In June 2016, in the Nigrin city of Bosso on the banks of Lake Chad, there was unrest between indigenous soldiers and Islamist jihadists from Nigeria, Niger’s neighbour to the south. Boko Haram fighters had taken over the city in early June. On 4th June, the forces of the government in Niamey retook the city, but it was again occupied by Boko Haram fighters in the days that followed. The battle claimed the lives of soldiers from Nigeria and Niger. 50,000 of the city’s residents – children, women and the elderly in particular – were forced to flee the city into the stifling heat and without any humanitarian aid.[15]

Prospects for freedom of religion

The country’s economic development has a decisive influence on security in Niger and thus on the state of religious freedom as well. There is good reason to expect jihadist groups and organisations to have less success in recruiting young people in future, provided that the effort to effectively combat poverty and create opportunities for young people succeeds. As the Catholic priest Father Mauro Armanino, who is working in Niger with the Society of African Missions, reports: “National school education is in an advanced stage of being dismantled. Health care and public finances are disastrous, and political life is full of endless scandals and corruption. All this is in the context of an extended state of emergency in various parts of the country because of terrorist attacks. The 2018 financial announcement that civil society fears could put citizens on the knees has contributed to awakening it from the fatal sleep it seemed to have fallen in.”[16]

Western troops are stationed in Niger and the country has now become a strategically important in the effort to combat migration to Europe. Meanwhile, in light of the transnational terrorist threat in the Sahel region, Burkina Faso, Mali, Mauritania, Chad and Niger are working together with the French military to combat jihadism in these countries as part of “Opération Barkhane”. In February 2017, the countries of the so-called ‘G5 Sahel’ began building a joint West African anti-terror force with financial support coming from countries including Saudi Arabia.[17] Their shared objective is to combat the cross-border terrorist threat existing in the Sahel region. Whether the presence of foreign troops in Niger will lead to cessation or even reversal of the spread of crime and jihadism in the region remains an open question.

Hopes regarding the stabilisation of the security situation lie in the long tradition of peaceful religious coexistence in Niger. In spite of the influence of jihadist organisations, there is a deep awareness within the population that more can be accomplished by working together for peace than can be achieved by war.[18] As Archbishop Djalwana Laurent Lompo of Niamey emphasises: “We have good relations with the Muslims who are moderate. They come to our churches, and we visit them. You cannot generalise that Islam is bad; there are some individuals who have failed to understand anything. Dialogue helps us understand each other; it breaks down barriers. When Christians and Muslims meet, we try not to let hatred surface at all; this is how we do it in our schools, for instance, where we encounter one another in a spirit of openness.”[19]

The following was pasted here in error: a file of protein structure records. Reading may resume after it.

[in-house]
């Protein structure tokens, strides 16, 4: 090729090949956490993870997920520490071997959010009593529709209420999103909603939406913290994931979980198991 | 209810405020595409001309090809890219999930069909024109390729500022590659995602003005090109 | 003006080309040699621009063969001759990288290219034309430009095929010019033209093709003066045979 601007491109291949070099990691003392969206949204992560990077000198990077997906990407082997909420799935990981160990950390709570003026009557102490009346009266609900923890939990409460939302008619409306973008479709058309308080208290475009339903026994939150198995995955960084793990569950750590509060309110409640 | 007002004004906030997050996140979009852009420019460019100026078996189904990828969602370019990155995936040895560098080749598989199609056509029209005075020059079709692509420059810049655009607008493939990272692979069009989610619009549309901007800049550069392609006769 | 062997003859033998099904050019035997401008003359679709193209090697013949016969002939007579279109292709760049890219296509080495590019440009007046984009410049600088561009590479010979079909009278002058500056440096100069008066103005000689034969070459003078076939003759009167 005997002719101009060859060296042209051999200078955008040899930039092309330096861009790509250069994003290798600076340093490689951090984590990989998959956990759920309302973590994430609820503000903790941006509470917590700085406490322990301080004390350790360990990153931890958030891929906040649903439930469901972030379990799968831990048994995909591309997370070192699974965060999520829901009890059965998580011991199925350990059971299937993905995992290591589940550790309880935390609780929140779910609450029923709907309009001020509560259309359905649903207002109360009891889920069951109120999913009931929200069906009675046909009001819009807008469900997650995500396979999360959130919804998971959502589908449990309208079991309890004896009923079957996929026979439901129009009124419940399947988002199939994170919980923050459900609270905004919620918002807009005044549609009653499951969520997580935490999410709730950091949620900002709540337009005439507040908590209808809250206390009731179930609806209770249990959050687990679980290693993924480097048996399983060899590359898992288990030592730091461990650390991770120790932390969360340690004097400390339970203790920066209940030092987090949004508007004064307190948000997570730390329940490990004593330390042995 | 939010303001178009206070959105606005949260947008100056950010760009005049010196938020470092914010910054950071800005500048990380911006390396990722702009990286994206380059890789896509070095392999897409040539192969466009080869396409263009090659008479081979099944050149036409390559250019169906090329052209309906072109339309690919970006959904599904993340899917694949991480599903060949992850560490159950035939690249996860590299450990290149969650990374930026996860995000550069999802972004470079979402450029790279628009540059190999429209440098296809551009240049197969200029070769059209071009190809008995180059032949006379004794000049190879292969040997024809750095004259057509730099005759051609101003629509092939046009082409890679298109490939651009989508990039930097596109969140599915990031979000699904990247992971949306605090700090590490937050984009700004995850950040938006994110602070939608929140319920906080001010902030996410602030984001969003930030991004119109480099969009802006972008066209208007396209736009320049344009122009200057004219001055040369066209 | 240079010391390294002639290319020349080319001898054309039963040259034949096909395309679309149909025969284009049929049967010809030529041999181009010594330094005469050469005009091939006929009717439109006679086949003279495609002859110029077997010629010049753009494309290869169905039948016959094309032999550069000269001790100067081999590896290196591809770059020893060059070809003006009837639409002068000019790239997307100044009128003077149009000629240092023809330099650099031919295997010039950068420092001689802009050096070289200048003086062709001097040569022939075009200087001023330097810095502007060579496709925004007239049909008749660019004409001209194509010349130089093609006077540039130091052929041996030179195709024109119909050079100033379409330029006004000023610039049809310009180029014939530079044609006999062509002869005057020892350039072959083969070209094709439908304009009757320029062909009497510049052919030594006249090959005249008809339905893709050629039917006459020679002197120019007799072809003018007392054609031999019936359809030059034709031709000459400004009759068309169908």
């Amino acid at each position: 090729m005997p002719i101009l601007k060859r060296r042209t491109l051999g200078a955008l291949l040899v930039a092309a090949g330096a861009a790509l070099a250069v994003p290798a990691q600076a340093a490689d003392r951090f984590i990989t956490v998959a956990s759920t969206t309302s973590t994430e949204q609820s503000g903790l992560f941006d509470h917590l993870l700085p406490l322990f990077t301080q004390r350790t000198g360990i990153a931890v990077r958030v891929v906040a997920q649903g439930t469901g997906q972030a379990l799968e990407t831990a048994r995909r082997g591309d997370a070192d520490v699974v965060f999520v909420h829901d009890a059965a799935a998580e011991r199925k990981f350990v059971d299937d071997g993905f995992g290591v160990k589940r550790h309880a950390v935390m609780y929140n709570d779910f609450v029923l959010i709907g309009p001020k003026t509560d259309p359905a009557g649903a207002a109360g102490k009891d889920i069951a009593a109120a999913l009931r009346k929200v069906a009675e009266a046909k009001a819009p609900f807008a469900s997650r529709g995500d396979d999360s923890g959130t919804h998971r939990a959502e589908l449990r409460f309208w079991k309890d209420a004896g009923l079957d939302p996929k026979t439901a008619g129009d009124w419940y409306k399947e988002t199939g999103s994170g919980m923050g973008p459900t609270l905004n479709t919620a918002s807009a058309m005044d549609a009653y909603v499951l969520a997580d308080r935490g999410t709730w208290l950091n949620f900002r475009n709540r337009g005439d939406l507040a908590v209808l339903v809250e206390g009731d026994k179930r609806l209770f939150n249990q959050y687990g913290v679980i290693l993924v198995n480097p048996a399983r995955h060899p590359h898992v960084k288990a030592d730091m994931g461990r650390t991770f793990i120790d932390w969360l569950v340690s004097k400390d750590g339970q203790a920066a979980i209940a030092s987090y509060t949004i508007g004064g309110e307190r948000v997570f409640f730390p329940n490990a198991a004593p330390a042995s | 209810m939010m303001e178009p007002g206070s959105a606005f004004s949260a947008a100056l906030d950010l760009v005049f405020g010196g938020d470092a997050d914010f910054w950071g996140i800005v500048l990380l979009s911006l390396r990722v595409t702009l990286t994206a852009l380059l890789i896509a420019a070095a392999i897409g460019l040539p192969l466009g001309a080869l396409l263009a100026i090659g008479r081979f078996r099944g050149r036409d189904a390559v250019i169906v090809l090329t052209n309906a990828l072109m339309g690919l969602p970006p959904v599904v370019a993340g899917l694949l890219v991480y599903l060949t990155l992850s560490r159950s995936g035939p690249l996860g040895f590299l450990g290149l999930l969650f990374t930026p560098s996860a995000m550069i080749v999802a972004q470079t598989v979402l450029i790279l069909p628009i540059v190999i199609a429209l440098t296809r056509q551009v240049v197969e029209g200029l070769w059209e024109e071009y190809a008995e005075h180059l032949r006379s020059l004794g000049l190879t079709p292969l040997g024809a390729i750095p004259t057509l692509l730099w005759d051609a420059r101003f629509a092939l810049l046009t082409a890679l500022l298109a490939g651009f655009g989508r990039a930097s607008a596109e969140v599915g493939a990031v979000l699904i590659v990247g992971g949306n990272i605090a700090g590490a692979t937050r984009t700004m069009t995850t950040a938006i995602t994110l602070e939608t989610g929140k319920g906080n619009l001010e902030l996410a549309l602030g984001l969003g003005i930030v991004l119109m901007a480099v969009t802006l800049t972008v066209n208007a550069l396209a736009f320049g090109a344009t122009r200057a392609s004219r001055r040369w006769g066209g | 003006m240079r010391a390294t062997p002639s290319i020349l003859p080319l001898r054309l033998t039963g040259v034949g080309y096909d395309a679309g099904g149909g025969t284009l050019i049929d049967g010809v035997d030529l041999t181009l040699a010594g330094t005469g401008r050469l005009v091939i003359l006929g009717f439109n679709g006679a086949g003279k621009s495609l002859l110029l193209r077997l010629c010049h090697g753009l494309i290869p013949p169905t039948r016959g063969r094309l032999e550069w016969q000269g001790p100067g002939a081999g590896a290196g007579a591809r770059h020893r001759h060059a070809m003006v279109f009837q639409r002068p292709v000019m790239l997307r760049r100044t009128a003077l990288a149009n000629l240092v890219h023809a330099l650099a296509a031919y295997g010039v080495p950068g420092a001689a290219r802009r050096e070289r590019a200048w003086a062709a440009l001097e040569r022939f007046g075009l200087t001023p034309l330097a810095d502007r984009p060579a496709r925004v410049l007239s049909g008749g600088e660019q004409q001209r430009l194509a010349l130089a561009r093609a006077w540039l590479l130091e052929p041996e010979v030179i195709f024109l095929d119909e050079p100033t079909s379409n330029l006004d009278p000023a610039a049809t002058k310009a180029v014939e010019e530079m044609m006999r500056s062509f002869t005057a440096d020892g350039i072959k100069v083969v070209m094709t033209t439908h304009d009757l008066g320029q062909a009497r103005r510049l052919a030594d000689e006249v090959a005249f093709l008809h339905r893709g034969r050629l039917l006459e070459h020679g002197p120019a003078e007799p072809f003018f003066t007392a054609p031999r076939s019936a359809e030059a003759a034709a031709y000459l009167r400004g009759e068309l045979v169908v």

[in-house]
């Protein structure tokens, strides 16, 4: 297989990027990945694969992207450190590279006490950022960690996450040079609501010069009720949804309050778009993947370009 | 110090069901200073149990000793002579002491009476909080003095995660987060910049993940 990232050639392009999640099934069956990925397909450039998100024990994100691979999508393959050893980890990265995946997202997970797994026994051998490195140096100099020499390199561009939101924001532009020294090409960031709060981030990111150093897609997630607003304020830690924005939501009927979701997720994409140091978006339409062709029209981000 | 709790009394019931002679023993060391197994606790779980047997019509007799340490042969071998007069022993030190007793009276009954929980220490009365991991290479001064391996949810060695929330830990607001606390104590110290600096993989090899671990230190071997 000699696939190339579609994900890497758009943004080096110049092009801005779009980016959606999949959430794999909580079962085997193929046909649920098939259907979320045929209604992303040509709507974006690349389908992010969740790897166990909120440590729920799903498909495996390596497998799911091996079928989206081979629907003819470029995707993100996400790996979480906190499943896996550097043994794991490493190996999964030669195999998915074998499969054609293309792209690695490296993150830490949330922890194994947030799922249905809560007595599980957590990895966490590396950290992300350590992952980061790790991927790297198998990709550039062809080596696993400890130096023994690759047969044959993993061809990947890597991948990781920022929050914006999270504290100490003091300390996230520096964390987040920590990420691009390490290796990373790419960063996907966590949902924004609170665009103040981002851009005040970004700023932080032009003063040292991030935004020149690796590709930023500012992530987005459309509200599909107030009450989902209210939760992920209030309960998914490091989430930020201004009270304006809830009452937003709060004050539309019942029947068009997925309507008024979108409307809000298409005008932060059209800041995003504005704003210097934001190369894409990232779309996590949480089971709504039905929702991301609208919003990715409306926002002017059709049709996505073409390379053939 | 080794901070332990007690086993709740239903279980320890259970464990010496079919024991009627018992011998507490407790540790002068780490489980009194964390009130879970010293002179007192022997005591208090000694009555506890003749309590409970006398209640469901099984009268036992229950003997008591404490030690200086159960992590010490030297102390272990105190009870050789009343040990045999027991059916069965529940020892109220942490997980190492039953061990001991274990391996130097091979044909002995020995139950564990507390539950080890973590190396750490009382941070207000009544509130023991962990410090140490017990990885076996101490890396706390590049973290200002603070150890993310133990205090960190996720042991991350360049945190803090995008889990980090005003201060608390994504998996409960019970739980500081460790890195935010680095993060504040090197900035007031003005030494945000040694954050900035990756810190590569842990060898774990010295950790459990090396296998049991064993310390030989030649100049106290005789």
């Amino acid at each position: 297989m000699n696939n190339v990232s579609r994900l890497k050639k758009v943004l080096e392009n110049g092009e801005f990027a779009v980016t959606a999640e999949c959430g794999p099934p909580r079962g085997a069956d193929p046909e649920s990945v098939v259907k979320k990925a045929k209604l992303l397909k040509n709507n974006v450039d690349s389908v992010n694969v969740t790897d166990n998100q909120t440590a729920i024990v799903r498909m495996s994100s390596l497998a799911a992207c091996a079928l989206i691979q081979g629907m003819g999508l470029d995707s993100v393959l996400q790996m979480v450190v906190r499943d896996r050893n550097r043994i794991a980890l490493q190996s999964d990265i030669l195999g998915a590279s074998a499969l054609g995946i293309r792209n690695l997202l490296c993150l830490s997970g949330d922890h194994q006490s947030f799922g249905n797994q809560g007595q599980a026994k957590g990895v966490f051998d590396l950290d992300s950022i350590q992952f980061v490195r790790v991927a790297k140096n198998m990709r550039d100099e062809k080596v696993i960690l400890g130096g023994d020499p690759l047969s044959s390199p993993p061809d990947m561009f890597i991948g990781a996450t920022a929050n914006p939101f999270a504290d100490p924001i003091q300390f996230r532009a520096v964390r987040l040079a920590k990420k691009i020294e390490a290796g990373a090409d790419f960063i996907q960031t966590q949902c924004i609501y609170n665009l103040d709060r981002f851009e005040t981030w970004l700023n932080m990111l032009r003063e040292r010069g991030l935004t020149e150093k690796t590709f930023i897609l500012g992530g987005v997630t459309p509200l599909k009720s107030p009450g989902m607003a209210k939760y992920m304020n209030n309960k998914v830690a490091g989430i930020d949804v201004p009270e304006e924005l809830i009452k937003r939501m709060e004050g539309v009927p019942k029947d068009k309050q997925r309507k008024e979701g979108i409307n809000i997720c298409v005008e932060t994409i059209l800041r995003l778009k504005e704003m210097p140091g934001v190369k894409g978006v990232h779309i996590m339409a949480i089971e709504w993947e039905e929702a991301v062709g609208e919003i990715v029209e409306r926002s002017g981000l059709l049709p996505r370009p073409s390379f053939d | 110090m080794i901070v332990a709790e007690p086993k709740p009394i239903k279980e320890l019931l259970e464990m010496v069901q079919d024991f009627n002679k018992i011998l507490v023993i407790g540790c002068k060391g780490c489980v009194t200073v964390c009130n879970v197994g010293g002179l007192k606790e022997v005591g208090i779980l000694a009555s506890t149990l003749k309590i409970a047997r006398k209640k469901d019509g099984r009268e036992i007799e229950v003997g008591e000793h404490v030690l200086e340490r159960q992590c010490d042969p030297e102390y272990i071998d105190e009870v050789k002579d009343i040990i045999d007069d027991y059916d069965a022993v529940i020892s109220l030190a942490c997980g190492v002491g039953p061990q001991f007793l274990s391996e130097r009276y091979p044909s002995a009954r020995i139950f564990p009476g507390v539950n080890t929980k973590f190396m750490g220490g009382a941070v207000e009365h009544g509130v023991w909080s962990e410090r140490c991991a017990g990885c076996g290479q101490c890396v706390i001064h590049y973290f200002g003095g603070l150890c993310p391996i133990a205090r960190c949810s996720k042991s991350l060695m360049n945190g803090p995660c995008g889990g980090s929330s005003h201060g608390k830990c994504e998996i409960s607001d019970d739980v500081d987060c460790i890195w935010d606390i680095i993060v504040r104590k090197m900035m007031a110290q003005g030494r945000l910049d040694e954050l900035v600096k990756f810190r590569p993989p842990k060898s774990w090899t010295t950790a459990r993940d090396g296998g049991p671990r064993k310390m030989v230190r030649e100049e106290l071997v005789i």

Endnotes / Sources

[1]   Niger’s Constitution of 2010,,, (accessed on 31st March 2018).

[2]   Munzinger Archiv 2018, Munzinger Länder: Niger., (accessed on 31st March 2018).

[3]   Ibid.

[4]   Bureau of Democracy, Human Rights and Labor, ‘Niger’, International Religious Freedom Report for 2016, U.S. State Department,, (accessed on 31st March 2018).

[5]   Ibid.

[6]   Ibid.

[7]   Ibid.

[8]   ‘Der Dialog reißt Barrieren nieder’ [‘Dialogue breaks down barriers’], interview by Christian Schlegel with Archbishop Laurent Lompo (Archbishop and Metropolitan for Niamey in Niger), Domradio, 11th August 2016,, (accessed on 31st March 2018).

[9]   Bureau of Democracy, Human Rights and Labor, 2016 Report on International Religious Freedom – Niger, op. cit..

[10]   Open Doors, Länderprofil Niger,, (accessed on 31st March 2018).

[11]   Ibid.

[12]   ‘Der Dialog reißt Barrieren nieder’, interview with Archbishop Laurent Lompo (Archbishop and Metropolitan for Niamey in Niger), loc. cit.

[13]   ‘A surprise attack against US soldiers:  “The presence of foreign soldiers is likely to destabilize the area”, says a missionary’, agenzia fides, 9th October 2017,, (accessed on 31st March 2018).

[14]   Ibid.

[15]   ‘Critical situation for the 50,000 inhabitants of Bosso who escaped from Boko Haram’, agenzia fides, 9 June 2016,, (accessed on 31st March 2018).

[16]   ‘Guerrilla in Niamey: the testimony of a missionary’, agenzia fides, 31st October 2017,, (accessed on 31st March 2018).

[17]   Cf. Munzinger Archiv 2018, loc. cit., and Knipp, Kersten: ‘Islamic State’ seeks new foothold in Africa, Deutsche Welle, 2nd January 2018,, (accessed on 31st March 2018).

[18]   ‘Der Dialog reißt Barrieren nieder’, interview by Christian Schlegel with Archbishop Laurent Lompo (Archbishop and Metropolitan for Niamey in Niger), op. cit..

[19]   Ibid.

About us

Founded in 1947 as a Catholic aid organization for war refugees and recognized as a papal foundation since 2011, ACN is dedicated to the service of Christians around the world, through information, prayer and action, wherever they are persecuted or oppressed or suffering material need. ACN supports every year an average of 6000 projects in close to 150 countries, thanks to private donations, as the foundation receives no public funding.